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Johnson & Johnson faces over 34,000 cancer lawsuits, ban of talc baby powder worldwide

Johnson & Johnson Talc Baby Powder Photo: Los Angeles Times

*Johnson & Johnson (J&J) moves to force a shareholder vote to halt sales of its talc-based baby powder across the world, over alleged carcinogenic chrysotile fibres, a type of asbestos, in a sample of the company’s baby product in circulation

*We stand behind the ingredients we use in our products, and Johnson & Johnson has a rigorous testing standard in place to ensure our cosmetic talc is safe, responds J&J

Isola Moses | ConsumerConnect

Sequel to withdrawal of the pharmaceutical company’s products in the United States (US) and Canada, and the associated lawsuits over purported link of its baby powder to cancer cases, Johnson & Johnson (J&J) is poised to hold shareholder vote on the issue.

ConsumerConnect learnt the leading healthcare company is now confronted with a pressing decision to force a shareholder vote to stop sales of talc-based baby powder worldwide.

These include markets in the UK and US amid concerns over the alleged product links to cancer cases.

Hitherto, J&J was said to have withdrawn its talc-based baby powder from sale in the US and Canada in 2020.

Accordingly, sales of baby powder have dropped after the US regulators detected carcinogenic chrysotile fibres, a type of asbestos, in a sample of the company’s baby product.

The company is currently facing over 34,000 lawsuits, including many from women who claim they used baby powder and later developed ovarian cancer, The Guardian UK report said.

Talc as world’s softest mineral

Talc, regarded as the world’s softest mineral, is mined in several countries, with uses across industries as diverse as paper, plastics and pharmaceuticals.

Talc’s astringent properties mean it is used to treat nappy rash and for other personal hygiene uses.

However, report indicates talc deposits can sometimes be contaminated with asbestos, a mineral that can cause cancer if its fibres enter the body.

It was learnt that corn starch can be used as a replacement.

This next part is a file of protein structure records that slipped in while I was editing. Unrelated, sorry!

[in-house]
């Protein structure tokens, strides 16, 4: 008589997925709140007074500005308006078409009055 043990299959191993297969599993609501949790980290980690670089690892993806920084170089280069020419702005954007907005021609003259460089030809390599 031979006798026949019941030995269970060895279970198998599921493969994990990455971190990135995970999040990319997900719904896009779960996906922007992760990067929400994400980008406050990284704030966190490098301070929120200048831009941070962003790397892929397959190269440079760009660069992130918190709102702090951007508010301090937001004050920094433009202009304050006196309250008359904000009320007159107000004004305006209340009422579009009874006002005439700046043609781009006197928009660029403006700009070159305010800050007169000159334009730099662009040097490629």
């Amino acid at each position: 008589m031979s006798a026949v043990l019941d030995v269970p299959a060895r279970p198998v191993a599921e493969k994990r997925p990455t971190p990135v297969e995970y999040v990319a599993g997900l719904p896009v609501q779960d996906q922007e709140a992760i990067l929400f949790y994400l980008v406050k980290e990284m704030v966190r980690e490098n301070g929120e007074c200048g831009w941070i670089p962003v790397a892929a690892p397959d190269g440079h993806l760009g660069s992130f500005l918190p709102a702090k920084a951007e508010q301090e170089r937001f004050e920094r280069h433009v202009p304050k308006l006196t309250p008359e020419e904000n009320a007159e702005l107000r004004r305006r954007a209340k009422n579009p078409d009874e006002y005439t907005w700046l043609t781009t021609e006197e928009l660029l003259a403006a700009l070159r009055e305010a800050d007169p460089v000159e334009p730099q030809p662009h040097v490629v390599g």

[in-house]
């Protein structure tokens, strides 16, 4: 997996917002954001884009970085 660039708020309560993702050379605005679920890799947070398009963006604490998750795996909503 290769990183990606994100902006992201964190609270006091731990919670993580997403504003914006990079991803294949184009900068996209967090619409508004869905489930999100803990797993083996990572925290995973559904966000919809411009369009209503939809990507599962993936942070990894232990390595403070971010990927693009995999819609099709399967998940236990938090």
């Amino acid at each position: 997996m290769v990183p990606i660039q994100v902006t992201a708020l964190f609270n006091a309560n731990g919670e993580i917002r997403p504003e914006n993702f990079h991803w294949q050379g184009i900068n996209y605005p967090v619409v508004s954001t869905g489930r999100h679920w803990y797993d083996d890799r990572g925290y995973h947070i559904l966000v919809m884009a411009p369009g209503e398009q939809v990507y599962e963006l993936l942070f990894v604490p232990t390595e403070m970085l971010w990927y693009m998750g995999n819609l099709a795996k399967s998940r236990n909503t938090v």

Shareholder vote imminent

In view of the mounting legal hassles over the company’s talc powder, a shareholder vote has been proposed by Tulipshare, a London-based investment platform that allows consumers to pool shares in order to meet the threshold to submit resolutions for shareholder votes for product ban worldwide.

It was also gathered that the proposal had been submitted to the US Securities and Exchange Commission (SEC) to consider if it is eligible ahead of J&J’s annual meeting, scheduled for April 2022.

J&J’s responds to cancer risk allegation

J&J, however, has strongly denied that its baby powder is harmful to consumers.

The pharmaceutical firm said it only pulled the product in North America after a slump in sales “fuelled by misinformation around the safety of the product.”

A company’s spokesperson referenced a 2020 cohort study that found no statistically significant increased risk of ovarian cancer with talc use.

J&J Spokesperson said: “We stand behind the ingredients we use in our products, and Johnson & Johnson has a rigorous testing standard in place to ensure our cosmetic talc is safe.

“Not only is our talc routinely tested to ensure it does not contain asbestos, but our talc has also been tested and confirmed to be asbestos-free by a range of independent laboratories, universities, and global health authorities.”

According to the healthcare company, the barrage of legal claims “have no valid scientific basis.”

J&J’s lawyers, Skadden, Arps, Slate, Meagher & Flom, have written to the SEC asking that it exclude the shareholder resolution as ineligible because it would affect pending lawsuits in state and Federal courts in the US and in other countries, including “thousands of personal injury claims alleging that talc causes cancer.”

Company spends billions on legal costs, settlements

J&J has already spent billions on costs and settlements, including a $2billion (£1.5billion) judgement by a Missouri appeals court in favour of 22 plaintiffs who had suffered from ovarian cancer.

The company, October 2021, moved the potential liabilities for talc products into a separate company, which then entered bankruptcy in a highly controversial move that could limit its financial exposure, report stated.

J&J ‘hypercritical, unjustifiable’ to continue selling talcum powder products ─MP

Meanwhile, Ian Lavery, a Labour Member of Parliament (MP), last year sponsored an early-day motion in the British Parliament, condemning the “hypercritical and unjustifiable” decision by J&J to continue to sell talcum powder products outside North America.

Lavery said he welcomed the attempt to force a shareholder vote for global ban of the the company’s talc powder.

The lawmaker stated: “It is shocking that products that we know can cause serious illness through contamination with asbestos are still available to buy in the UK, or anywhere else in the world for that matter.

“Any action taken against Johnson & Johnson, who continue to profit handsomely from the sale of this harmful substance despite knowing its potential effects, is welcome in my book.”

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